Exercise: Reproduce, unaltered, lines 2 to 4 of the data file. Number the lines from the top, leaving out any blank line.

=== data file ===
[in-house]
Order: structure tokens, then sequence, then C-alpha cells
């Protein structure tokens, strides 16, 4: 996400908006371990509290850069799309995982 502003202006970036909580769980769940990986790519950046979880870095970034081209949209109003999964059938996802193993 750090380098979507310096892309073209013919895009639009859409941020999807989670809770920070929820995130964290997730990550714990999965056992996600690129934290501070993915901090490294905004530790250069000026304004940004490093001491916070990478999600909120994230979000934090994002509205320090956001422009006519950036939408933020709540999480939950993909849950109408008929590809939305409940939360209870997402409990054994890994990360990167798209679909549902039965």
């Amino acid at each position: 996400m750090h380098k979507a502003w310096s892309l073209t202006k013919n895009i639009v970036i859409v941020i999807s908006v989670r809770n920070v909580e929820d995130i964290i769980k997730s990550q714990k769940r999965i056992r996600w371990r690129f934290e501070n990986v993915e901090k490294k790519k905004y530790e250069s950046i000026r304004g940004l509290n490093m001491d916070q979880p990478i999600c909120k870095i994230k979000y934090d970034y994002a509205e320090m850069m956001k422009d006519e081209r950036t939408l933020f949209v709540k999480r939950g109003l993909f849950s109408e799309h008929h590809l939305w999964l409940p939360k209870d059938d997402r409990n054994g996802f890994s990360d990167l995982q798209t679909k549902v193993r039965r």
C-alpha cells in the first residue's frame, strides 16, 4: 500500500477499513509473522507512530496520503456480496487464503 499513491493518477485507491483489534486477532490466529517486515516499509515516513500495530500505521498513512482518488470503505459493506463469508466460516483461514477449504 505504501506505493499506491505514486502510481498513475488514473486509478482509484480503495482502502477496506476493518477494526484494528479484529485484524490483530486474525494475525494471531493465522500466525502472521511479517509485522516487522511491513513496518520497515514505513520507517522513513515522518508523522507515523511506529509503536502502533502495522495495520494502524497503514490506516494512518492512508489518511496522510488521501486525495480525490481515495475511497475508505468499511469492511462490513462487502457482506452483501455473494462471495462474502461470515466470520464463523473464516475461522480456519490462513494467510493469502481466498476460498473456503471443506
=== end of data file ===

Order: structure tokens, then sequence, then C-alpha cells
């Protein structure tokens, strides 16, 4: 996400908006371990509290850069799309995982 502003202006970036909580769980769940990986790519950046979880870095970034081209949209109003999964059938996802193993 750090380098979507310096892309073209013919895009639009859409941020999807989670809770920070929820995130964290997730990550714990999965056992996600690129934290501070993915901090490294905004530790250069000026304004940004490093001491916070990478999600909120994230979000934090994002509205320090956001422009006519950036939408933020709540999480939950993909849950109408008929590809939305409940939360209870997402409990054994890994990360990167798209679909549902039965």
């Amino acid at each position: 996400m750090h380098k979507a502003w310096s892309l073209t202006k013919n895009i639009v970036i859409v941020i999807s908006v989670r809770n920070v909580e929820d995130i964290i769980k997730s990550q714990k769940r999965i056992r996600w371990r690129f934290e501070n990986v993915e901090k490294k790519k905004y530790e250069s950046i000026r304004g940004l509290n490093m001491d916070q979880p990478i999600c909120k870095i994230k979000y934090d970034y994002a509205e320090m850069m956001k422009d006519e081209r950036t939408l933020f949209v709540k999480r939950g109003l993909f849950s109408e799309h008929h590809l939305w999964l409940p939360k209870d059938d997402r409990n054994g996802f890994s990360d990167l995982q798209t679909k549902v193993r039965r």